On January 1st, with Brexit, Britain takes ‘a road less travelled’, to paraphrase the American poet Robert Frost, who wrote a poem about the choices in life, and the expectation that once those choices are made destiny is set.
There are other historical parallels there too. Frost wrote his poem in 1916, and, in 1921, the Republic of Ireland left a powerful economic union, the UK, to embark on a path of economic autarky and self sufficiency. That path eventually ran into terminal difficulties in the 1950s, when the Republic of Ireland found itself the only Western European country with a falling population at a time of unprecedented post war economic expansion.
Now the UK embarks on an uncertain new road, as the Republic of Ireland did in 1921 on its own, obsessed with independence for the first few decades, culminating in the peak, or nadir, depending on your point of view, with the leaving of the Commonwealth in 1949.
There are differences from these stark choices, with the benefit of the experience of 100 years of history, hopefully. For one, it is to be hoped that Britain will learn faster than it took Ireland (decades) that there are real perils arising from a path of economic autarky. Likewise, it is to be hoped that Europe, the 27, will learn from Britain’s departure that a excessively centrist federal union, with an inbuilt ‘democratic deficit’ itself will be a global polity in question as long as member states feel uncomfortable with that possibility.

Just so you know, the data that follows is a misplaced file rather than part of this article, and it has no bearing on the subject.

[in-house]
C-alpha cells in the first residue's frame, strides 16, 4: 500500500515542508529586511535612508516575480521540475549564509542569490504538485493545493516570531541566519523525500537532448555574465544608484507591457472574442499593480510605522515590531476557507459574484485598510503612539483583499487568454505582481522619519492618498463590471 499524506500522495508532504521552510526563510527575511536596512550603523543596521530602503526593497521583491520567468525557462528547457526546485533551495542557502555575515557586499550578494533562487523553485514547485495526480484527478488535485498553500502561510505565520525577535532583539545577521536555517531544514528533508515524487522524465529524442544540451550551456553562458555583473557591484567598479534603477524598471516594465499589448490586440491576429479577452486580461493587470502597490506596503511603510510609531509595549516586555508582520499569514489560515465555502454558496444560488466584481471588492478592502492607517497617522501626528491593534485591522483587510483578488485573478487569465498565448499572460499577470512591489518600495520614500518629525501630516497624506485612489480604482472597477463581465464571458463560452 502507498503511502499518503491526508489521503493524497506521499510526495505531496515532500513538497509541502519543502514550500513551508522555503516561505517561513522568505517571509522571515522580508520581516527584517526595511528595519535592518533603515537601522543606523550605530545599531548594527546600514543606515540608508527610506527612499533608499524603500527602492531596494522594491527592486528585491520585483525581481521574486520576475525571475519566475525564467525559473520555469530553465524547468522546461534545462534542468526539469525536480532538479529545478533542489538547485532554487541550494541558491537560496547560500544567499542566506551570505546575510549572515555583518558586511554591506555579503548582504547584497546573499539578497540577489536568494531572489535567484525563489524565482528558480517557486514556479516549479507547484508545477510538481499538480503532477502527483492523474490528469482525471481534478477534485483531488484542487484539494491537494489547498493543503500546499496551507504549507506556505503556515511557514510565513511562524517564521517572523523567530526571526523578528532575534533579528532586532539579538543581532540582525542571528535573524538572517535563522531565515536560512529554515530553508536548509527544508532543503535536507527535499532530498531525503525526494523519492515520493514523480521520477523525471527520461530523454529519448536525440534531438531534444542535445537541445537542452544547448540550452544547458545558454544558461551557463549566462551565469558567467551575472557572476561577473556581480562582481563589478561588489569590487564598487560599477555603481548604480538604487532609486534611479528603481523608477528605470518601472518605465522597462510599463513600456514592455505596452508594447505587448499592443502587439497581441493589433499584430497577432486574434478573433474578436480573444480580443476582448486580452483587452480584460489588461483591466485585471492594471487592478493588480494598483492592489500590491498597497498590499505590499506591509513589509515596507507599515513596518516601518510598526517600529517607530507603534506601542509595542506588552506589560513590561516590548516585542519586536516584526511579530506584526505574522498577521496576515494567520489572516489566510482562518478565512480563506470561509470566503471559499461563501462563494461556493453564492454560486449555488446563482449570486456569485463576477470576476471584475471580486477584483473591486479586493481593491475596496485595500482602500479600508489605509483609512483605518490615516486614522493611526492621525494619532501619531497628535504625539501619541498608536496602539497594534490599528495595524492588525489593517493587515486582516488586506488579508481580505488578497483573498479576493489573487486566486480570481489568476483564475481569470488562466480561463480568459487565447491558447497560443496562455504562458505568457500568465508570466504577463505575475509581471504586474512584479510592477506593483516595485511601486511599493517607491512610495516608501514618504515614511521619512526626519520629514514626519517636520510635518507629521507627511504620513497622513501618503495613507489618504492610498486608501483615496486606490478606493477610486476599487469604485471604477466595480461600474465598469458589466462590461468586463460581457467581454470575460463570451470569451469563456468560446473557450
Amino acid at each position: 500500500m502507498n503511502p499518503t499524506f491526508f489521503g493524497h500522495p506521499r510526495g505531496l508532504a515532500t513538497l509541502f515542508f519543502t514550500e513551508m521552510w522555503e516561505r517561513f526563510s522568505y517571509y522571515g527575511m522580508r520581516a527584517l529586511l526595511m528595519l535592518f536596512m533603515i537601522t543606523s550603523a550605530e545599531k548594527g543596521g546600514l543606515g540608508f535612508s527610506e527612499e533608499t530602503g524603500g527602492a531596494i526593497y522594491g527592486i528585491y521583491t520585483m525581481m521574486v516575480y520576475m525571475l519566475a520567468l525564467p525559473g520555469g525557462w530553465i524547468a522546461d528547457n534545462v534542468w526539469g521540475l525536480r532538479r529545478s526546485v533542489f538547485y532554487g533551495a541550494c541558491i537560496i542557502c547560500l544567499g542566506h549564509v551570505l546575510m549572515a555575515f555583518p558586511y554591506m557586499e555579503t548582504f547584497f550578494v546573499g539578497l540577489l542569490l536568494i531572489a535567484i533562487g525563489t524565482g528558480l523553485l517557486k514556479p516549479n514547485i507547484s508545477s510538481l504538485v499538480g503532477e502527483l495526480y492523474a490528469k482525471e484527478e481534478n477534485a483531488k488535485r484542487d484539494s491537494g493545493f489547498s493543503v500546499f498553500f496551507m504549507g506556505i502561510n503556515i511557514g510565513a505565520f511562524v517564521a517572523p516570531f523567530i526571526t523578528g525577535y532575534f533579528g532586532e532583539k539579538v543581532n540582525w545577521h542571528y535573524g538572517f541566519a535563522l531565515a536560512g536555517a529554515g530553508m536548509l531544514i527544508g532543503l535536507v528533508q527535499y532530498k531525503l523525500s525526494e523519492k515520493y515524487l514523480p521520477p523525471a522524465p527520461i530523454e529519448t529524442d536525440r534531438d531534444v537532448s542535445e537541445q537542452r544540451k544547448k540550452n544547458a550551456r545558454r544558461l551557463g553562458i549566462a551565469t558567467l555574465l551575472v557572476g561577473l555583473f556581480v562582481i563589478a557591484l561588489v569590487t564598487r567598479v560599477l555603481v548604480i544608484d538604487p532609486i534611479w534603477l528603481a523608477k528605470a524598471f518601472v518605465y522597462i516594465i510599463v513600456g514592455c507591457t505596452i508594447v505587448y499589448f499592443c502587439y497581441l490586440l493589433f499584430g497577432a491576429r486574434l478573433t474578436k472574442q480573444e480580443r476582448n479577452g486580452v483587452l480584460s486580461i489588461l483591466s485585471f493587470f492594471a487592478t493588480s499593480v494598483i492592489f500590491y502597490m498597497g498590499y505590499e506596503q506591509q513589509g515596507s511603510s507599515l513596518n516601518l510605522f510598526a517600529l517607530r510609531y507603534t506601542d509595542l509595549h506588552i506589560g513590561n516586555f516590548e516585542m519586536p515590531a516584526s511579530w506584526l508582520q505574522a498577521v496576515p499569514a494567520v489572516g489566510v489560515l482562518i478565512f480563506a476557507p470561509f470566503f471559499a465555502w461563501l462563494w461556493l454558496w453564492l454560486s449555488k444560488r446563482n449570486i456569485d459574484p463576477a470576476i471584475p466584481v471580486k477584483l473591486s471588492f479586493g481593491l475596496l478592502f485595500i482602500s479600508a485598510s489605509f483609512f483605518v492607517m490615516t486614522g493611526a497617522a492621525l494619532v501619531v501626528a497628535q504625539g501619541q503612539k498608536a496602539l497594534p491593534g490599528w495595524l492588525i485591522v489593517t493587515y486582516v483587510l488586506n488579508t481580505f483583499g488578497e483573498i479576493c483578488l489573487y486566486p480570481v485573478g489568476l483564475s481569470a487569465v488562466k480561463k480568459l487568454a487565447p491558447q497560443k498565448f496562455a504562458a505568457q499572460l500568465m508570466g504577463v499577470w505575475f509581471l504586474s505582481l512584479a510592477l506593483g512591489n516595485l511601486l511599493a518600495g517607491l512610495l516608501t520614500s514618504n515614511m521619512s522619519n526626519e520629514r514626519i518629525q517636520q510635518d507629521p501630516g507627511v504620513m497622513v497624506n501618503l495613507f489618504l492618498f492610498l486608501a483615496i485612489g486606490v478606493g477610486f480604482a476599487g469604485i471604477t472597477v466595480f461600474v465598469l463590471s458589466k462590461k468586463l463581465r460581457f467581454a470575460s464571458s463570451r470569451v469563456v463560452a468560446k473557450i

It is likely that in the short and medium term of the next critical years, the two roads travelled by the Republic of Ireland and the UK will be on a path, that will lie, at the outset at least on a more or less ‘Level Playing Field’. It may also be that both paths will remain in plain view of each other, guided initially by the route map provided by ‘Equivalence’ that other concept that will be central to our understanding of the Brexit process in the years to come.
But just as the two paths that lie ahead start from a point of convergence, there will immediately diverging forces leading in different directions. This issue of Finance Dublin, and our Investment Funds Special Report 2021 (p6 SR) contains several examples of this in practice.
SFDR (the Sustainable Finance Disclosure Regulation) will be one such early source of divergence, as it begins to be implemented from next March in an area (ESG) which when Britain voted for Brexit in 2016 was still evolving as a core subject of major concern to all financial services professionals. Another example of our diverging paths will be Ireland’s new ILP legislation, an enlightened addition to the national funds toolkit that President Higgins will sign into law, just as the Brexit paths begin.
Yet as uncertain and hazardous paths begin there is much to hope for for all involved. Britain’s great financial services economy will not go away. The huge connections that will continue to exist between the Republic of Ireland and its closest neighbour will and should remain, and thrive. The Irish Republic finds itself in quite a lucky position as 2021 dawns, notably in financial services.
This article appeared in the December issue of Finance Dublin. The Investment Limited Partnerships Bill was signed into legislation by President Michael D Higgins on December 23rd 2020.